March 3, 2015 | Commentary on Energy and Environment, Renewable Energy, Australia

Australia’s wind-power market deflates

If you are sailing miles from shore and come upon the rusted prows of sunken ships, you can be sure that water is not that deep and it would be a good idea to change course. Australia is just the latest ship’s prow to warn us away from the treacherous path of green-energy mandates, taxes, and subsidies. Among the others have been Germany, Spain, and Italy.

Earlier this month, Reuters reported the collapse of the wind-power market in Australia. The Liberal government there is pulling the plug on state subsidies for the renewable energy industry. Without those subsidies, investor interest evaporates. So much for the claims (also here and here) that wind and solar technologies are already competitive.

In the U.S., we had a sneak preview of what happens to wind power when it goes, cold turkey, off subsidies. An expected end to the wind Production Tax Credit (PTC) on Dec. 31, 2012, dried up the investment pipeline so thoroughly that even though the PTC was retroactively reinstated just weeks after its expiration, only one wind turbine was installed in the U.S. in the first six months of 2013.

Grid parity? That’s not what we saw in the U.S. in 2013, and it’s not what wind-energy companies in Australia are telling us with their actions right now.

What happened in Australia to get to this point? In 2011, the Labor government of Kevin Rudd pushed through a scheme to restrict CO2 emissions. When introduced, the approach resembled a cap-and-trade program, which effectively hides costs to consumers. But over time, the program morphed into a more explicit carbon tax.

As is almost always the case, the costs of these restrictions were downplayed while the proposal was being considered. However, the laws of science and economics cannot be legislated out of existence, and the inevitable costs soon became apparent. The program led to significant increases in the price of electricity, and the voters in Australia were not pleased with having been duped.

In fact, the carbon taxes were so unpopular that the Labor party ousted Mr. Rudd from its leadership and campaigned, in part, on getting rid of its own tax. The election’s outcome, however, forced an alliance with the Green party, whose demand was to keep the tax in place.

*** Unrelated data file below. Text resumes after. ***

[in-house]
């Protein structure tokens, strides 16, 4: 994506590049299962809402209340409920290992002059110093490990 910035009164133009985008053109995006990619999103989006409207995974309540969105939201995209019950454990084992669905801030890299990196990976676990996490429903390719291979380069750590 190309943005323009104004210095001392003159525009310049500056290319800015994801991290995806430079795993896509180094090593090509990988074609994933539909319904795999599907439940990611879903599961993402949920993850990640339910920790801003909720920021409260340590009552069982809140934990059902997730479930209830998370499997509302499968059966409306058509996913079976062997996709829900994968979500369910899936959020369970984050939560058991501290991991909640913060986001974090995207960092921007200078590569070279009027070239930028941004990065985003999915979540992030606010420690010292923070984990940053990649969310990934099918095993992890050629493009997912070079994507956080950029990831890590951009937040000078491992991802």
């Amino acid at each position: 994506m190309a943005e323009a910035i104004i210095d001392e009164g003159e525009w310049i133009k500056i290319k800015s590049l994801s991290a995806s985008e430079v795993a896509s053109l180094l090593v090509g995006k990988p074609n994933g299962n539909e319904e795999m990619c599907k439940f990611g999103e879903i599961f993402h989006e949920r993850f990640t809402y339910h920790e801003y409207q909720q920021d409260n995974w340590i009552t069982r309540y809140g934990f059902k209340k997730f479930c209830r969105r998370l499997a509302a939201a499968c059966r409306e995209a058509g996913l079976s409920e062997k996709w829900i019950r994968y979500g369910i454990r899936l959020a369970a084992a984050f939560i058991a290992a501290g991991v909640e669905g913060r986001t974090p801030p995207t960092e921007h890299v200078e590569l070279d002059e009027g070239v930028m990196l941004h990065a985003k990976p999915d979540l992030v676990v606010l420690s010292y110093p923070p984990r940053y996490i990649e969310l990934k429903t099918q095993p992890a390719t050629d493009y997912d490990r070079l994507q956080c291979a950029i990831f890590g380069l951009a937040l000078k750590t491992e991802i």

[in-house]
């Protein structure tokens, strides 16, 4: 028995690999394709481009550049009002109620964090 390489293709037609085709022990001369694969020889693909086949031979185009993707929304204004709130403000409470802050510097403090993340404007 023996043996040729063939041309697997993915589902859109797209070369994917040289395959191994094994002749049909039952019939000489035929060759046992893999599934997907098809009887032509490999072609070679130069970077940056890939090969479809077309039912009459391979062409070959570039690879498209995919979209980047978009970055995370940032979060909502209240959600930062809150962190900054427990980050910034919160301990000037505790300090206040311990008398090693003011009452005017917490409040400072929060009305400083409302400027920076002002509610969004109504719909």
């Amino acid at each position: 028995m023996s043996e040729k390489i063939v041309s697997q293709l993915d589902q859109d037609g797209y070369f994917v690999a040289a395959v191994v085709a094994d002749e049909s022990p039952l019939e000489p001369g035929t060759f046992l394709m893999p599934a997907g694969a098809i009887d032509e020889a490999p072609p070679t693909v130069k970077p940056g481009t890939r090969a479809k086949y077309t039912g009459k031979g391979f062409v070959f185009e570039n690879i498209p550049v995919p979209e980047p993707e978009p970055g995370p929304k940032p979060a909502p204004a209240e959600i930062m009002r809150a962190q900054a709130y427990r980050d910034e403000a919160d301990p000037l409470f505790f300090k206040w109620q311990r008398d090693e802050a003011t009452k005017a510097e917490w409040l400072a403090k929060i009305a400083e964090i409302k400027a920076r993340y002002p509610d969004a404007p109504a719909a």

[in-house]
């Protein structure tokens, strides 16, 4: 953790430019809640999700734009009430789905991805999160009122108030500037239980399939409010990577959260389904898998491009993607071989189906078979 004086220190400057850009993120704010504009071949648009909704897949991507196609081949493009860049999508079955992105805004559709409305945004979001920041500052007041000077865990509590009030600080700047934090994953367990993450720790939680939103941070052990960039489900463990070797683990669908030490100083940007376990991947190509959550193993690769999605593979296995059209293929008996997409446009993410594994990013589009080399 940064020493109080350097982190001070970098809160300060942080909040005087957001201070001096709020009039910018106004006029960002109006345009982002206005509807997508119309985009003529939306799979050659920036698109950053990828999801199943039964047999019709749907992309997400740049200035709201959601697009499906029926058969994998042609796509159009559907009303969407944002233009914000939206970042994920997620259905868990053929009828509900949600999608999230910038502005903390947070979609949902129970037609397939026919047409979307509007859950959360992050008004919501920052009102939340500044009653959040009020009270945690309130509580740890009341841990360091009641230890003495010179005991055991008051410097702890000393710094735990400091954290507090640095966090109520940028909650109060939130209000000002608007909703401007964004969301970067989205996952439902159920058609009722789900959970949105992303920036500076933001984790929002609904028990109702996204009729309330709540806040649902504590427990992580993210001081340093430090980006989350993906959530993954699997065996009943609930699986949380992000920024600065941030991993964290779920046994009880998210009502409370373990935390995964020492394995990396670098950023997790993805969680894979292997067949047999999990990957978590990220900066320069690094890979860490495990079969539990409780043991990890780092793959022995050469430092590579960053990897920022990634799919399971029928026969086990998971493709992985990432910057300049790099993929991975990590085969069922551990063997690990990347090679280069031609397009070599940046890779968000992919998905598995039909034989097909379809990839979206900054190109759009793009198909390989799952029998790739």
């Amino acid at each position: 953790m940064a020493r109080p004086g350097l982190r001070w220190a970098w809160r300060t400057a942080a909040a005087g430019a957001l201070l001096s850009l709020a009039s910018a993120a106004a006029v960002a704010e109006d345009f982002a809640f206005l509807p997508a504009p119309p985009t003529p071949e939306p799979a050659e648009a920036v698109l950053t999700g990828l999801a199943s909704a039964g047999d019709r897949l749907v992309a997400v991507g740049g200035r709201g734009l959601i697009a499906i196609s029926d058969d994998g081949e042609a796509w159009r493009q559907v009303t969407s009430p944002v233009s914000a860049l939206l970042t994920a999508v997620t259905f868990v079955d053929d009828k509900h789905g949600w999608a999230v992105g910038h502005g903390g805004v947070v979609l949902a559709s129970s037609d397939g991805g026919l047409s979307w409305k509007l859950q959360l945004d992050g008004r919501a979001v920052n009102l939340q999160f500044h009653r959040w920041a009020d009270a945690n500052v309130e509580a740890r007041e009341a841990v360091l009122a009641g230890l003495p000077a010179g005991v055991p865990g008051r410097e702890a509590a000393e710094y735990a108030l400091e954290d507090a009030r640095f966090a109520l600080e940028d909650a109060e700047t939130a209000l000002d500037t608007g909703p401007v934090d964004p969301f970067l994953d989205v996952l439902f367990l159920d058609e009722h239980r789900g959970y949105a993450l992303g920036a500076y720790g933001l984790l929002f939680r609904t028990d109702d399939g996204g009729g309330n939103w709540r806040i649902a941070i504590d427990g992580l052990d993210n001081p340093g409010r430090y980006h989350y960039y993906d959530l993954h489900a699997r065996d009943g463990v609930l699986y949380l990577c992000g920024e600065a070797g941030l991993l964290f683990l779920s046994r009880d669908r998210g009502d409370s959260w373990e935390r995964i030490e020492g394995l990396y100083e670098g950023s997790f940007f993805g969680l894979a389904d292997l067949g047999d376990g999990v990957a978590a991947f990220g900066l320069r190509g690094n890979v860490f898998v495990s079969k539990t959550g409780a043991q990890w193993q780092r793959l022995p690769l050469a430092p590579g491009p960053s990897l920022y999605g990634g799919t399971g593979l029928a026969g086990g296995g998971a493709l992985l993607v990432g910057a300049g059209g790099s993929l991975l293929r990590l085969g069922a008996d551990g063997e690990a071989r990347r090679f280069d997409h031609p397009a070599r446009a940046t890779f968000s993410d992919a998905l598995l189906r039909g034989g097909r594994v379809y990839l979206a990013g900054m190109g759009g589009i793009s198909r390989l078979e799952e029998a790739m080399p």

The voters didn’t forget the hoodwinking. In a subsequent election, they put a Liberal-National Alliance coalition in power in a campaign that was dominated by promises to remove the carbon tax. This time the politicians kept their word and jettisoned the tax.

Australians, like most people throughout the world, are more concerned with increasing economic growth, jobs, and affordable energy than they are with adopting costly yet ineffective schemes meant to address a problem that is low on their priority list. Certainly, that’s how it is in the U.S.

Survey after survey shows that Americans rank climate concerns at the bottom of virtually every list, even when the lists are restricted to environmental problems. The hysterical predictions of imminent doom, unfulfilled as the various dates pass by, have created a global-warming fatigue. People once spooked by scary predictions of ever-more-frequent hurricanes and other extreme weather events have seen those visions fail to materialize. Small wonder they are now not so unnerved by warnings of sea-levels rising by an inch or two or afternoons warming by a fraction of a degree 100 years from now. And none of the proposed “climate-saving” policies can offer any impact beyond inches and fractional degrees.

Add Australia to the list of countries that are facing reality after seeing their green-energy fantasy collapse. Germany is cutting green subsidies and building new coal-fired power plants to help halt the skyrocketing cost of electricity (three times the cost in the U.S.) that threatens its industrial base. Spain and Italy have also cut back on the renewable-energy policies that helped tip them into financial crisis.

Let’s hope American lawmakers can learn from the green-energy mistakes of their foreign colleagues.

 - David W. Kreutzer is a research fellow in energy economics and climate change.

About the Author

David W. Kreutzer, Ph.D. Senior Research Fellow, Energy Economics and Climate Change
Center for Data Analysis

Originally appeared in The Washington Times